Outdoor access and recreation – guidance

Open access land: management, rights and responsibilities

As a land owner or manager, find out about your responsibilities and how public access can be managed.


The Countryside and Rights of Way Act 2000 (CROW Act) normally gives a public right of access to land mapped as ‘open country’ (mountain, moor, heath and down) or registered common land. These areas are known as ‘open access land’.

Much of the ‘coastal margin’ that is being created as part of the work to implement the England Coast Path (ECP), is also open access land under the same Act.

Even within land of these types there are some exceptions to the access rights, as explained below.

You can find out if your land has a public right of access under the CROW Act using the online maps.

What people can do on your land

People can normally access your open access land on foot. They can:

  • walk
  • sightsee
  • bird-watch
  • climb
  • run

Visitors to your land can carry out any activities allowed by the law on footpaths, bridleways and other public rights of way, or unless you give them permission to do something on the list below or the right to do something exists already.

There is a general rule that visitors using their open access rights must keep dogs on a short lead of no more than 2 metres between 1 March and 31 July each year (except in the coastal margin) and at all times in the vicinity of livestock.

In the coastal margin, dogs must be under effective control at all times. In some circumstances you may be entitled to exclude people with dogs completely from small lambing fields and grouse moors. See the restrictions guidance for more information.

What people can’t do on your land

The CROW Act has a list of ‘general restrictions’ that limit what people using their open access rights may do, unless you give them permission to do something on the list, or the right to do something already exists.

They can’t:

  • ride a horse or bicycle
  • drive a vehicle (unless it is an invalid carriage)
  • bring an animal, other than a dog
  • camp
  • play organised games
  • hang-glide or paraglide
  • use a metal detector
  • run commercial activities on the land such as:

    • trade or sell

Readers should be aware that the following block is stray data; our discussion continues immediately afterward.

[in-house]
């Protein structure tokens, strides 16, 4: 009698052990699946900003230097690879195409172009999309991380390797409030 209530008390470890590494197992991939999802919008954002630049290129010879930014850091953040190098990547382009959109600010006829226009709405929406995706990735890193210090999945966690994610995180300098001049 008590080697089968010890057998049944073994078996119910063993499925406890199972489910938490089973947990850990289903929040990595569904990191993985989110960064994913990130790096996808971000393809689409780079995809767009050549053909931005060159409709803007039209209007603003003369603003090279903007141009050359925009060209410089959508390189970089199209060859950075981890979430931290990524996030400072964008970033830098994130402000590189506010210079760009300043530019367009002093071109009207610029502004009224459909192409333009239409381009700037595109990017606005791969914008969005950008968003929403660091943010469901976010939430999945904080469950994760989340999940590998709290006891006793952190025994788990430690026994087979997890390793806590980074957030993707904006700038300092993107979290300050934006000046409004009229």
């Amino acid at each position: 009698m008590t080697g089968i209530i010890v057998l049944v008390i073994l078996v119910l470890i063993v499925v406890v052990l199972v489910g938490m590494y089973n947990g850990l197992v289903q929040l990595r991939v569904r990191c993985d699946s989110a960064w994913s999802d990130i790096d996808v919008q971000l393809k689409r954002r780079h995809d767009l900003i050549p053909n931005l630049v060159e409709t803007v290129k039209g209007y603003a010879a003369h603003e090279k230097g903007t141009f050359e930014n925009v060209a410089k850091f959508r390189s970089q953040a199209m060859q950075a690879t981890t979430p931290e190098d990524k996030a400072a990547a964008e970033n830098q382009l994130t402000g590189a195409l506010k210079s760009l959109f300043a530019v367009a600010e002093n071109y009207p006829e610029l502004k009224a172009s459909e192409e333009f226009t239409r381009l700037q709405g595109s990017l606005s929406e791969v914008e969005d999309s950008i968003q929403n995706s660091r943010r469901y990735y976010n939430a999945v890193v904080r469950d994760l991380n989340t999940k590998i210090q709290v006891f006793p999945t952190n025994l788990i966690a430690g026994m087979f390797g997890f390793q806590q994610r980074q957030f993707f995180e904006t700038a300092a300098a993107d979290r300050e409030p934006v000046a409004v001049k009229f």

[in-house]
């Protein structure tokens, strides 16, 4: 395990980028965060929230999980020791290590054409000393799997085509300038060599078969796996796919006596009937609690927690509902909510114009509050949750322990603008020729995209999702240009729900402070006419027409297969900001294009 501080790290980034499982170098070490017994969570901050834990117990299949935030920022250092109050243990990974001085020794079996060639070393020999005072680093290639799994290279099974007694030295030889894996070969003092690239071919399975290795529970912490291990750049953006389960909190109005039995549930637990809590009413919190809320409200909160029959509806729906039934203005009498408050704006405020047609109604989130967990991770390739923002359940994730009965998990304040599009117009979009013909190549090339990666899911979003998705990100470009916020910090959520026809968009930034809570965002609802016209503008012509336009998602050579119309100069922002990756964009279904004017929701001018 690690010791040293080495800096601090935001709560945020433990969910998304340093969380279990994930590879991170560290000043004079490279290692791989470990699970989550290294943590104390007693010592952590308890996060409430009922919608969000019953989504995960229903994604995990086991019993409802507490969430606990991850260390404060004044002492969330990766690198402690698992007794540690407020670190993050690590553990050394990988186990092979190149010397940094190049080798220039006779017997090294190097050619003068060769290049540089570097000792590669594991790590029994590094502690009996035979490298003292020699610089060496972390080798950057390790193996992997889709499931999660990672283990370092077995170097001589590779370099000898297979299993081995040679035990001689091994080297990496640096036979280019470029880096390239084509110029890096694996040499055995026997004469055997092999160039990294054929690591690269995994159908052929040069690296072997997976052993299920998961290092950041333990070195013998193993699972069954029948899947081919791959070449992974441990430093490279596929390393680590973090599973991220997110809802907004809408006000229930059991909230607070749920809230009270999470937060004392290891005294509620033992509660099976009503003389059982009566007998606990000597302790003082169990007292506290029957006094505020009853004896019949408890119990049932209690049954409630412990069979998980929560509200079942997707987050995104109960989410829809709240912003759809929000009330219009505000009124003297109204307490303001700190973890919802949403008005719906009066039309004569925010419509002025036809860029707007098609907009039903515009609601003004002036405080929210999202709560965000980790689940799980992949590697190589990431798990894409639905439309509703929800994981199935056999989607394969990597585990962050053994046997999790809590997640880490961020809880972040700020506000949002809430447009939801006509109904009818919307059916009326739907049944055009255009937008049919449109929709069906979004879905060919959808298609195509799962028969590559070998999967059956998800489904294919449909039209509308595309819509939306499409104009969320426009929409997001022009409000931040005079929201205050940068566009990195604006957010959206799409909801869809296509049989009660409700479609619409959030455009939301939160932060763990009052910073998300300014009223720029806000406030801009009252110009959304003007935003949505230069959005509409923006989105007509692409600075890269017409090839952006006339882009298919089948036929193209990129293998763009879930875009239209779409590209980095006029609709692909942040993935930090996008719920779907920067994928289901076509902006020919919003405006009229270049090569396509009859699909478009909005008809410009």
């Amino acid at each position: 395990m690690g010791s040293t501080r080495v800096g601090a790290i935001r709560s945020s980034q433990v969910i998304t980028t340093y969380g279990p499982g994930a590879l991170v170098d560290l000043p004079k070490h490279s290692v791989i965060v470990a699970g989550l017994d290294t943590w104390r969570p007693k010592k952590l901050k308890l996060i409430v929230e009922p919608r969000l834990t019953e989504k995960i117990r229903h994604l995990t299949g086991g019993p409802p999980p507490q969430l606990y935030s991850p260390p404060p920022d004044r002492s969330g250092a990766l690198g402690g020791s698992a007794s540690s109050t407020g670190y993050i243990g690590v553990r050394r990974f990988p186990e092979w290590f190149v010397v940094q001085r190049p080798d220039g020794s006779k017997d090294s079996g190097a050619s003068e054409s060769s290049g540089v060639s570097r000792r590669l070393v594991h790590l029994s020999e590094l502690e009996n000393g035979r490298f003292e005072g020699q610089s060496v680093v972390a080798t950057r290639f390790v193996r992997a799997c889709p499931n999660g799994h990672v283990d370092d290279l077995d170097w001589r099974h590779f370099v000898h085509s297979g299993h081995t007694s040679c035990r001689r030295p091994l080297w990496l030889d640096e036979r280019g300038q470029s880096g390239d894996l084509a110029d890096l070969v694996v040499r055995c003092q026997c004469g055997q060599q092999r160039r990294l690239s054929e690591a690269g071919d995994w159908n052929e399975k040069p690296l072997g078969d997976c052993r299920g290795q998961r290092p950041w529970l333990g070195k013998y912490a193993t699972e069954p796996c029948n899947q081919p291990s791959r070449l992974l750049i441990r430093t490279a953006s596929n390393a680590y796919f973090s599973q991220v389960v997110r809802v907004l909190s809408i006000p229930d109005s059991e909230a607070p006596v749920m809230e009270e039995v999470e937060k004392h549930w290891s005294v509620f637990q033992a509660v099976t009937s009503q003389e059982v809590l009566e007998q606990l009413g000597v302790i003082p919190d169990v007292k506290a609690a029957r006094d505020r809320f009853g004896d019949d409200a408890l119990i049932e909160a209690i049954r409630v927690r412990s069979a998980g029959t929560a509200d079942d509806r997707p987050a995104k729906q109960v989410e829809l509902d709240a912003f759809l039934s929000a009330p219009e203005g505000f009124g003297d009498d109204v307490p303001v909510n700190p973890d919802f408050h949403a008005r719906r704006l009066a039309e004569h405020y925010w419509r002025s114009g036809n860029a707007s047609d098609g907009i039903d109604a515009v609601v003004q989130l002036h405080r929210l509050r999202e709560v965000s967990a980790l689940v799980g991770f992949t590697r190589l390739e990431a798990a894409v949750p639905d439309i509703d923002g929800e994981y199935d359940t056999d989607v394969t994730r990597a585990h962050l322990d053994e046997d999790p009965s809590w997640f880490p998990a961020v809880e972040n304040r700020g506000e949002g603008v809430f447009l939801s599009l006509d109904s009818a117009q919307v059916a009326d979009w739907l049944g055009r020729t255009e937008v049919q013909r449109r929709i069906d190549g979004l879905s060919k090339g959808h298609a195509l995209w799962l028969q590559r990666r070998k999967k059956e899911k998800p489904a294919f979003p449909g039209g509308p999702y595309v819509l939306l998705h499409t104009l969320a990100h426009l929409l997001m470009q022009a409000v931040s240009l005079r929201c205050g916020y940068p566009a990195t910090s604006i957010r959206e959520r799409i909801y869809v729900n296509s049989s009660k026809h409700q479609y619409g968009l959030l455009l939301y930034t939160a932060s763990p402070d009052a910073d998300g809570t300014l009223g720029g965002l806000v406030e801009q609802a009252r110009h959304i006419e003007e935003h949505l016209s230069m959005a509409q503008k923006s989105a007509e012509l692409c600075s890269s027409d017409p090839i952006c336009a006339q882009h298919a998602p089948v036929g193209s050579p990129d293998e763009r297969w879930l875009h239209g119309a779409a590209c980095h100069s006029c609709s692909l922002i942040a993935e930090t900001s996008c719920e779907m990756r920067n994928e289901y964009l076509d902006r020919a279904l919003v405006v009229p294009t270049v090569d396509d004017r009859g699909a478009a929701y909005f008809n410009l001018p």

• charge other visitors for things they do on your land
    • film, photograph or make maps
  • remove, damage, or destroy any plant, shrub, tree or root with intent
  • light, cause or risk a fire
  • damage hedges, fences, walls, crops or anything else on the land
  • leave gates open, that are not propped or fastened open
  • leave litter
  • disturb livestock, wildlife or habitats with intent
  • post any notices
  • commit any criminal offence

Land that doesn’t have public access

Public access rights under the CROW Act don’t apply to your land if it’s ‘excepted land’. Excepted land may still appear on CROW Act maps. This is explained below:

  • buildings and their curtilage, eg courtyards
  • land within 20 metres of a dwelling or building containing livestock
  • parks and gardens
  • land covered by structures like electricity substations, wind turbines or telephone masts (though this does not prevent use of access land around them)
  • quarries and other active mineral workings
  • railways and tramways
  • golf courses and race courses
  • aerodromes
  • land being lawfully developed in one of the ways above
  • land ploughed for the growing of crops or trees within the past year
  • temporary livestock pens
  • racehorse training gallops – at certain times
  • land under Military Byelaws, eg most Ministry of Defence training areas

Excepted land is still out of bounds to the public even if it appears as open access land on CROW Act maps

Some of the exceptions listed above apply differently within the coastal margin. See manage your land in the coastal margin for more detail.

Your liability to the public

Unless you set out to create a risk, or are reckless about whether a risk is created, you are not liable for any injury caused by:

  • any natural feature of the landscape (including any tree, shrub, plant, river, stream, ditch or pond, whether natural or not), or
  • people passing over, under or through a wall, fence or gate, except if they are making proper use of a gate or stile.

In the coastal margin next to the ECP, you are not liable for any injury caused by any physical feature on the land, whether it is a natural feature of the landscape or a man-made one.

The interpretation of the legislation on liability to the public is a matter for the courts to decide. Anyone seeking legal advice on a particular case is advised to consult a lawyer. For more information see Liabilities on coastal margins which has been developed by the Country Land and Business Association with input from Natural England and Defra.